All variables will be summarized with descriptive statistics. Categorical data will be summarized by frequency and percent, and continuous data will be summarized by measures of central tendency (i.e., mean/median) and dispersion (i.e., standard deviation). Inferential tests will rely on the statistical significance criterion α = .05 (two-tailed). Hypothesis tests with values p ≤ .05 will be considered significant. Covariates may potentially be included in statistical models. Modeling assumptions will be evaluated via inspection of residual plots and formal statistical tests. Violations of assumptions will be addressed as needed via by transformation, robust estimation coefficient scaling, stratification, or model respecification. Any hypothesis tests that are unable to satisfy statistical modeling assumptions will be reevaluated via equivalent non-parametric tests if possible.

Analyses will primarily rely on generalized linear mixed modeling (GLMM) to evaluate the relationships between predictors and outcomes. This flexible approach allows modeling normally or non-normally distributed outcomes (specified by distribution family and link function), longitudinal or multilevel data (via inclusion of level-2 terms for participant id), and/or nonlinear effects (via inclusion of spline or polynomial terms).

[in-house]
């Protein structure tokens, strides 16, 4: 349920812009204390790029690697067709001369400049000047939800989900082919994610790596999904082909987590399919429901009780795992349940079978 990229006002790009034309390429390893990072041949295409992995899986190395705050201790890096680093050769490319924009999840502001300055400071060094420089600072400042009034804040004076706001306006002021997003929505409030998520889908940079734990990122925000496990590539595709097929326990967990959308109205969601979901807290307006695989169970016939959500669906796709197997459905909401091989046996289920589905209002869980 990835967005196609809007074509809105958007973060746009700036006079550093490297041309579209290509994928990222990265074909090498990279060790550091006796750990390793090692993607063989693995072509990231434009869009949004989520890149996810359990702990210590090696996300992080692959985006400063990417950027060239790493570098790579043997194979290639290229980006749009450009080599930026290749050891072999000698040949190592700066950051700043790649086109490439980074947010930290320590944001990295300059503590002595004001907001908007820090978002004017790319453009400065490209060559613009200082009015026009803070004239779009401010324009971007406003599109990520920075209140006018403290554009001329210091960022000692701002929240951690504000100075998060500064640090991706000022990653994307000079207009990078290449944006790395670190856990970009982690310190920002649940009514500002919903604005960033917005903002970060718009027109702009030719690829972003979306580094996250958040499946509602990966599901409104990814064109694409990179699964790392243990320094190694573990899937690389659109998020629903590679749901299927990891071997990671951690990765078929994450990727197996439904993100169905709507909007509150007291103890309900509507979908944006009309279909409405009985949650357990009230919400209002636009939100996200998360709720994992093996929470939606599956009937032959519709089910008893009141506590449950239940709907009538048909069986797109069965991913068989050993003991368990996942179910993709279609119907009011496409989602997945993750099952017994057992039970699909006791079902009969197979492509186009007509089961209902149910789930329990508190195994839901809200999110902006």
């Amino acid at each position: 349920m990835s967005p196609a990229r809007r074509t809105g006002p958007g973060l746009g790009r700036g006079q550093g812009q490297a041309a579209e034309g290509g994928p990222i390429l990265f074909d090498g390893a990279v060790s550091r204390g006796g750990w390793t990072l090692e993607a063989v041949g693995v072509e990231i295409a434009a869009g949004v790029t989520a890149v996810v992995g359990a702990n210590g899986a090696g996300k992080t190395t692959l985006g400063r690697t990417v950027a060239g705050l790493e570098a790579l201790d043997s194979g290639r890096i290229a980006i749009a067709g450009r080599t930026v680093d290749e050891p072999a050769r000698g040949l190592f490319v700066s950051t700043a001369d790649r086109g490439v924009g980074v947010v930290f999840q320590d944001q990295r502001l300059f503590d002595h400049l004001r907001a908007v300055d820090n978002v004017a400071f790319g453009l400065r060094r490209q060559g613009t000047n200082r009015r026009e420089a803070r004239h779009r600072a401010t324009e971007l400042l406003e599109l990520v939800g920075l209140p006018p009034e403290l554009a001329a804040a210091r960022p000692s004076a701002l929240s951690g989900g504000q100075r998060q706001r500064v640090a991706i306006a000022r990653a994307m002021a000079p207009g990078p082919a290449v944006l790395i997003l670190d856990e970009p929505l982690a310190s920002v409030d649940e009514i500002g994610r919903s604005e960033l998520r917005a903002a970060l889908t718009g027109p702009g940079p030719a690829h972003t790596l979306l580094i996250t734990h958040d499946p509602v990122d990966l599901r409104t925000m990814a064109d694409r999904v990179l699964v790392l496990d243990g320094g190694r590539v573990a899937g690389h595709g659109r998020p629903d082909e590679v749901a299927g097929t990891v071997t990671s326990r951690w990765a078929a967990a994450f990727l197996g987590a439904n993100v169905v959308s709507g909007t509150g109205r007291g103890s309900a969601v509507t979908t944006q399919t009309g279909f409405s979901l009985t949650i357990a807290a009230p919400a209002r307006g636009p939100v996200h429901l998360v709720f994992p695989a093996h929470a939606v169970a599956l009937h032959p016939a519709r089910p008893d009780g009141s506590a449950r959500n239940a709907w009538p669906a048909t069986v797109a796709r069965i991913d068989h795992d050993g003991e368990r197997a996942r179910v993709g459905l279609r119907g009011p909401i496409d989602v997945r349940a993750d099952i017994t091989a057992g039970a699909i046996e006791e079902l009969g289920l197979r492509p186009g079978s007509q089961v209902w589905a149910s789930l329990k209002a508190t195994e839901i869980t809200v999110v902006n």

Longitudinal analyses will model each outcome as a function of the treatment group, time, and interaction between the treatment group and time. If the interaction term is not significant, the model will be reduced to main effects only. Follow-up tests of simple effects will evaluate changes in each outcome over time within treatment groups. Cross-sectional models at each time point will use GLMM to model each outcome as a function of the treatment group. In all models, other types of multilevel data (e.g., participants within groups) will utilize a random intercept for group assignment.

Interaction effects will be described as significant or non-significant. If significant, results then focus on simple effects of time within each group; if non-significant, results focus on models of main effects without the interaction. These results will be presented as parameter estimates with 95% confidence intervals for all models that only measure main effects or within-group models of simple effects in the presence of a significant interaction. Graphical presentation will provide a plot of estimated marginal means of outcomes over time by group.